MN ski area considering synthetic slope

The Snowflex ramp and jumps at Virginia's Liberty University, the first Snowflex in the U.S. Liberty Mountain

A small ski area in Minnesota is considering building the country's second Snowflex synthetic slope in order to boost year-round revenue. Hyland Ski and Snowboard area, located just south of Minneapolis, is considering installing Snowflex, a white sheet of plastic bristles that's essentially Astroturf for skiers, to offer year-round recreation for their primarily teenage visitor audience.

Though relatively small in size, Hyland attracts an average of 160,000 skiers and snowboarders every year, with 75 percent of that population under the age of 17. Due to Hyland's growing usage and popularity, the Three Rivers Park District, which operates Hyland, is working toward a new strategic business plan intended to identify a revenue stream to fund some long-awaited improvements and expansion plans.

Because Hyland's winter operation alone is not expected to generate enough revenue to pay for capital improvements, staff are exploring alternatives for additional revenue, among those, the use of an off-season synthetic snow slope.

"Minnesota has a strong and successful alpine tradition with a handful of Olympic skiers to show for it," says park district assistant superintendent and project director Tom McDowell. "I don't know, but maybe Snowflex would take that up a notch."

Liberty University, in Lynchburg, Virginia, was the first in the U.S. to install a Snowflex. Liberty Mountain's Snowflex attracts approximately 71,000 annual visitors, with half of those not affiliated with the university. In Tom McDowell's opinion, "Hyland has the potential to be even more robust than Liberty."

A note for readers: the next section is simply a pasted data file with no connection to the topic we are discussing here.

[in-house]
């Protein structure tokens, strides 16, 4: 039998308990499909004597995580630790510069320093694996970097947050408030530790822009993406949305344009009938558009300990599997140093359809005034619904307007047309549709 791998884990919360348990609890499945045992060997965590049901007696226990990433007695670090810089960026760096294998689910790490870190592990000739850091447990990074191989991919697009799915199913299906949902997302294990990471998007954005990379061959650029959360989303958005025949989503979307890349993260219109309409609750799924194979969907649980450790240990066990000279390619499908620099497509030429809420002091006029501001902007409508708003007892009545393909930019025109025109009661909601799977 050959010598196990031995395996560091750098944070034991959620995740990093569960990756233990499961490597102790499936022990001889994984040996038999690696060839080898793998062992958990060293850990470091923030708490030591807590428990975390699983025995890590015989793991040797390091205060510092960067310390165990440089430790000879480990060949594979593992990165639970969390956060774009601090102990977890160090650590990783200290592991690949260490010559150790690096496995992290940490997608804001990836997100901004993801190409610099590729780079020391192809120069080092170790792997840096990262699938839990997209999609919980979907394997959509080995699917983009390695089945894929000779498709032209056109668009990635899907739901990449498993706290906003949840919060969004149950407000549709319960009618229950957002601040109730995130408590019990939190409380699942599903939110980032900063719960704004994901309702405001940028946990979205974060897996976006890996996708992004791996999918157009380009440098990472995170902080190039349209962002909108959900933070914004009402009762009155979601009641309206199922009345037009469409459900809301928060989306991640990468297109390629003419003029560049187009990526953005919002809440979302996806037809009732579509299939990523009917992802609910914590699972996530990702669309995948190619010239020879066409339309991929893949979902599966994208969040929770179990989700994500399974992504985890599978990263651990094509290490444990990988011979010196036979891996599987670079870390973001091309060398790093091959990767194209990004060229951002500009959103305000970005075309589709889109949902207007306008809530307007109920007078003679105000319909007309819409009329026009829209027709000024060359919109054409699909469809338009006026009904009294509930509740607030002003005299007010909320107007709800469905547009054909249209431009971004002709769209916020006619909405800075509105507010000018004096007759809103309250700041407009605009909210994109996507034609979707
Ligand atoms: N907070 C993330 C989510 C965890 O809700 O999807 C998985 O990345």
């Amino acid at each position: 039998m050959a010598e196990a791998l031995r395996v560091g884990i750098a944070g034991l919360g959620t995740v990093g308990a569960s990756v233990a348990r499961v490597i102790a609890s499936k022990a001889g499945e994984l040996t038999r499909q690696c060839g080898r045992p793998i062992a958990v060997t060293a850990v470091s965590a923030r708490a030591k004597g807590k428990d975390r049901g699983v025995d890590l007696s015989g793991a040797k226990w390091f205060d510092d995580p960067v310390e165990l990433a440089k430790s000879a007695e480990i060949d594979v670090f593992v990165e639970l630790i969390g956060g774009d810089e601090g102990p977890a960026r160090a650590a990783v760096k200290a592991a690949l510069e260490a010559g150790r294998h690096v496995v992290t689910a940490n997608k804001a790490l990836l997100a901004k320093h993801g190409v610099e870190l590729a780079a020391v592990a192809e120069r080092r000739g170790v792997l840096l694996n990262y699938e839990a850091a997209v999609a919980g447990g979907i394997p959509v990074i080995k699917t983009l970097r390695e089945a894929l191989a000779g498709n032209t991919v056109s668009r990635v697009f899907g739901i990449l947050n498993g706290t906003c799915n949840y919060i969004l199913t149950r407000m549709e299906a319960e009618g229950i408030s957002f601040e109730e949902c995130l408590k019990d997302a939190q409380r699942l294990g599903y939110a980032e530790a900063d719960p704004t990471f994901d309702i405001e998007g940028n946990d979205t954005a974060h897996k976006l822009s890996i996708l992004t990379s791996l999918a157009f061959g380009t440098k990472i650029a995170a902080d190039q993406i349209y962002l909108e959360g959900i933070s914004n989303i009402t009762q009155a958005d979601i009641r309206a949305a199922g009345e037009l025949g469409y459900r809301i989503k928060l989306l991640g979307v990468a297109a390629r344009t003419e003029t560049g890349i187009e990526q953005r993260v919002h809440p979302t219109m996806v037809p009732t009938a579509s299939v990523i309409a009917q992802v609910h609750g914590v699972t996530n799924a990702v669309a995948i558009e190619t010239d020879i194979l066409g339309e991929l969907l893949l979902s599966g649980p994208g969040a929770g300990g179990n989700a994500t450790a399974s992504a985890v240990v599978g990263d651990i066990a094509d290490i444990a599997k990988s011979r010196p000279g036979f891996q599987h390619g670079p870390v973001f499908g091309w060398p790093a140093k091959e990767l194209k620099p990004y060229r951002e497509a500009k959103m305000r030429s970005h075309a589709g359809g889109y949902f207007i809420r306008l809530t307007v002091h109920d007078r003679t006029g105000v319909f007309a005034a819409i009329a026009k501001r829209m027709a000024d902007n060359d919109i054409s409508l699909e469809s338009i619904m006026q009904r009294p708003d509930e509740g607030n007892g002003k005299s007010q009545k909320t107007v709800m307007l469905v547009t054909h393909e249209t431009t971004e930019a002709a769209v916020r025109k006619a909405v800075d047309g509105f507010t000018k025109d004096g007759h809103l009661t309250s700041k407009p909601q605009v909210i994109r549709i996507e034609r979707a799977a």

Consultants on the project say that the proposed Snowflex slope would attract 50,000 additional visitors during the park's off-season, bringing in an expected $1.5 million in additional revenue. If the project goes according to plan, the estimated $4 million Snowflex project could be paid back in three years.

While the Snowflex project has been proposed to the park board, a decision will not be made until the staff has received substantial feedback from the local public. If a decision is reached by the end of this year, Hyland could potentially complete planning and start construction in the spring of 2013.

"The opportunity provided by the possible Snowflex installation is understandably exciting and at the same time a major financial decision," said Larry Blackstad, Chair of the Park board. "If the installation occurs, the reputation of the Three Rivers Park District as a national leader in outdoor recreation would be sustained."